When we think of traditional education spaces, we picture a classroom filled with children, all around the same age, sitting and raising their hands while a teacher lectures at the front of the classroom. While this method of teaching and learning is ideal for some circumstances, it is by no means the best or only way that students can master the concepts they need to learn to be ready for college. To personalize the learning experience for students who all learn different subjects at their own pace, districts, schools, and online learning programs have gradually begun embracing a competency-based approach to education.
So what is competency-based education (CBE)? CBE is a flexible, learning-based approach to education that allows students to advance their skills upon demonstrated mastery of competencies regardless of time or environment. This means that students can master some areas faster than others and spend more time on the most challenging areas. For example, if a child struggles with mathematical concepts more than reading, s/he can quickly accelerate in English Language Arts and spend more time mastering multiplication and division. This personalized and adaptive approach to learning is gaining momentum both inside and outside the classroom, primarily due to innovations in educational technology.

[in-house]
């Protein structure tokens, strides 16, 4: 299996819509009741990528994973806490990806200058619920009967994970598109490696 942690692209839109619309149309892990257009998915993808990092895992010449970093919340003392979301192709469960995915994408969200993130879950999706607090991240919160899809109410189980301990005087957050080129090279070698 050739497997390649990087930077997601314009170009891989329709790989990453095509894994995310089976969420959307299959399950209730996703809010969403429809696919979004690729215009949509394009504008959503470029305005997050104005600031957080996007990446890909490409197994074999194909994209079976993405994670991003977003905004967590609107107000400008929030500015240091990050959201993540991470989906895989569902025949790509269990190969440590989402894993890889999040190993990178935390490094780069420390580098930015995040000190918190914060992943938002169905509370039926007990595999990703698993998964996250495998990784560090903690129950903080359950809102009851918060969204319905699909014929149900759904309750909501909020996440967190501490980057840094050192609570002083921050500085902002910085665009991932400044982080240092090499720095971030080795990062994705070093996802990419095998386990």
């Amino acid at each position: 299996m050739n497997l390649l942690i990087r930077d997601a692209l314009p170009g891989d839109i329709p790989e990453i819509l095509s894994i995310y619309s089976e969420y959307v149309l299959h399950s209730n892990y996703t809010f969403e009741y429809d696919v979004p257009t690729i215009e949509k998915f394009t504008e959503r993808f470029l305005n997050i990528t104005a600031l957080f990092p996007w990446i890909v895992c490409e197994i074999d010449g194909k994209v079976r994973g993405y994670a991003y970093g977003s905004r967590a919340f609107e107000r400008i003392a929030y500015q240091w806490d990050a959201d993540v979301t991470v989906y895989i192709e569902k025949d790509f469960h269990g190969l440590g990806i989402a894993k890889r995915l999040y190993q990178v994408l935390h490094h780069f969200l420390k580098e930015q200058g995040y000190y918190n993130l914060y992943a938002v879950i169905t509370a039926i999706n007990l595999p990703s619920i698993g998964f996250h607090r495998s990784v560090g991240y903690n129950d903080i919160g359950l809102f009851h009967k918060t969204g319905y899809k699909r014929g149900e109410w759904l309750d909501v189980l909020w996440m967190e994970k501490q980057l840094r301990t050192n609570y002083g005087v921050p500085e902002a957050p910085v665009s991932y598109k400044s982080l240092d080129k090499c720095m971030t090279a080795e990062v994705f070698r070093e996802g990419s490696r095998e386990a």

Limitations of the Traditional Classroom
Traditional education spaces often cater toward the “average” learner, grouping students together based on age rather than demonstrated competencies. This essentially means that students who fall at the ends of the bell curve get left behind, either getting pulled out of the classroom for specific interventions or not reaching their full potential due to inadequate attention. This becomes more complicated as teachers learn through assessment that all of their students have different needs based on mastery of different subject areas, English language knowledge, educational support outside of the classroom, and various levels of background knowledge about the world. The truth is that all learners have diverse needs, and there is no such thing as the “average” learner.